I am sure new expenses will take their place but not all of it and it will not be a major fixed cost like it is now.

                  Short answer yeah 3M at 55 I pull the plug
                  This year is a "perfect year" for your own personal stress test.
                  Retired 9/30/21 at 55. 10 years to medicare, 15 years to SS.
                  How would you feel?
                  What would you need to have in place to "calm your nerves"?
                  Assume 100% S&P 500.
                  This is where you are:
                  Down 15.47 % for one year $2,535,900
                  Down 23.87 for YTD = $2,283,900
                  Both of those balances do not include any withdrawals.
                  The wind at your back felt pretty good 1 year ago, not so much now.
                  Now you have inflation and uncertainty . Your cost of living is up and your balances are down the above PLUS any additional $120k and say 10% $132k next year.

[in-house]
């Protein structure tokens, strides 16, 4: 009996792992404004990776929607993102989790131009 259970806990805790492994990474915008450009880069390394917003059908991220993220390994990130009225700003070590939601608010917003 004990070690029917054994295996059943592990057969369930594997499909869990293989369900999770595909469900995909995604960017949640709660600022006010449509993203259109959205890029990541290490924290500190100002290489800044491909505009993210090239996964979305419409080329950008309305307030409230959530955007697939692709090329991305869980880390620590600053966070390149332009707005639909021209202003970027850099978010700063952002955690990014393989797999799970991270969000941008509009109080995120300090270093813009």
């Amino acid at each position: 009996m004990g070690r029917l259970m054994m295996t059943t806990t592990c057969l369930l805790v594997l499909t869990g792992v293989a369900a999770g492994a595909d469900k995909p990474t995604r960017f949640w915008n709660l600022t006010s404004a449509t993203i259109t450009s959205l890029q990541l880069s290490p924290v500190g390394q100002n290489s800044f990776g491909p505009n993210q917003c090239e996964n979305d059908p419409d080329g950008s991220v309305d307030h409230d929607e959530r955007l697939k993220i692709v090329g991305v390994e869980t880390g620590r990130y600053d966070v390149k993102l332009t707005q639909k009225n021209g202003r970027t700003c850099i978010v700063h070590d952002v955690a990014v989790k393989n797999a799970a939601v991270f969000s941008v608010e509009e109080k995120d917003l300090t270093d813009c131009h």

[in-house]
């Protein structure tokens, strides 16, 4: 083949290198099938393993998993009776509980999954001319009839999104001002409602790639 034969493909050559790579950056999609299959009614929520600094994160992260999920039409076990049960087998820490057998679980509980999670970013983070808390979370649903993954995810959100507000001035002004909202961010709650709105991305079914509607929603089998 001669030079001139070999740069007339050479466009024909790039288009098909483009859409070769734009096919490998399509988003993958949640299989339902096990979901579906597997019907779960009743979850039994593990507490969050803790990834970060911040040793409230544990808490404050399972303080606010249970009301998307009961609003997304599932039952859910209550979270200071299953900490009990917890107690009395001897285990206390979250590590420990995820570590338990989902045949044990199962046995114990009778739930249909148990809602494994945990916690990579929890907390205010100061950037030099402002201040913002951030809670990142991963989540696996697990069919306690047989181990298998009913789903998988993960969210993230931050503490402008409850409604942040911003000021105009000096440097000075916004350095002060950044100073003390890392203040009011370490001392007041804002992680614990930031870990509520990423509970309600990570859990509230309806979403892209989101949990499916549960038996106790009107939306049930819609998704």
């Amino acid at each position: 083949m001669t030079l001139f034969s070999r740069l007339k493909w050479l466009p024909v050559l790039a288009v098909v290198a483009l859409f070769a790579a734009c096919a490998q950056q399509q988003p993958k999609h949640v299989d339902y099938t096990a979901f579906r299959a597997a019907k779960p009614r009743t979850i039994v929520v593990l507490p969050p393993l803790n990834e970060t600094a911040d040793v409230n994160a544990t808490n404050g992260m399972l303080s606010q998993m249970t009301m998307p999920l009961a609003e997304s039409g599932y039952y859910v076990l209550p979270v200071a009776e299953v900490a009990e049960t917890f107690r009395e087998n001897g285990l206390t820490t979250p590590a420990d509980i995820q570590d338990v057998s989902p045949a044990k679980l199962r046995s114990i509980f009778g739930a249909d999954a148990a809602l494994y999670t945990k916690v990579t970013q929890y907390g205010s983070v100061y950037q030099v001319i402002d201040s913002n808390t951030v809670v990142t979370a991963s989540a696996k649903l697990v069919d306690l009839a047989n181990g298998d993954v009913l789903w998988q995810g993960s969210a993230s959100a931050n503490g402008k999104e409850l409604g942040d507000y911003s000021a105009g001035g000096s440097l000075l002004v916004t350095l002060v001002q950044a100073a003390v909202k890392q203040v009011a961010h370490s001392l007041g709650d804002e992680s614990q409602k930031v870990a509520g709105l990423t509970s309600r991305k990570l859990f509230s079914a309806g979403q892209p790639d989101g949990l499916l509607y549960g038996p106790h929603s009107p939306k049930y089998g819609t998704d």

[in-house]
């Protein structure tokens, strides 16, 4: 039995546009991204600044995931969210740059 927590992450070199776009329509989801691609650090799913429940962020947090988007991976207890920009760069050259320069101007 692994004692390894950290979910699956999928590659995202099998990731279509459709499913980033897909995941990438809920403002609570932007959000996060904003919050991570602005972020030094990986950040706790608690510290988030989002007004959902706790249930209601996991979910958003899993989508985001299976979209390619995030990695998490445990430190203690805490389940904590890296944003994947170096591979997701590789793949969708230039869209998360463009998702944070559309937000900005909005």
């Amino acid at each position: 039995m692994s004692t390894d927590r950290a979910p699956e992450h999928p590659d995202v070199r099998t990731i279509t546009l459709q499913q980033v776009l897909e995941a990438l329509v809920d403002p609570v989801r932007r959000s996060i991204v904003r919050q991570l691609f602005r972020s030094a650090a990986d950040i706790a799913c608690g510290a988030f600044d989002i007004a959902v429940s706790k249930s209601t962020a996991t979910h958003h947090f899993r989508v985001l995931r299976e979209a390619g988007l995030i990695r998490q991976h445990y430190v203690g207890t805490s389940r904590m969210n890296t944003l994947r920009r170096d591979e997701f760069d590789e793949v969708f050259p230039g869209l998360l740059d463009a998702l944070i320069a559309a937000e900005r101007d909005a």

I guarantee you will be hoping for a flat market and much lower inflation. Just how likely will you feel that is?

                  This is what you need to consider in retiring at 55 years old exactly one year ago. Not intended as a scare tactic, simply to illustrate what recency (optimism) can impact your choices. Most have not relied only on financial assets and experienced significant market losses. Those losses have actually been doubled within your investing careers.

                  "I'd probably have enough to go half time / part time or just completely retire." Is one way of addressing it.
                  "Friends said 5 million by 55 at least." Is another way of addressing it.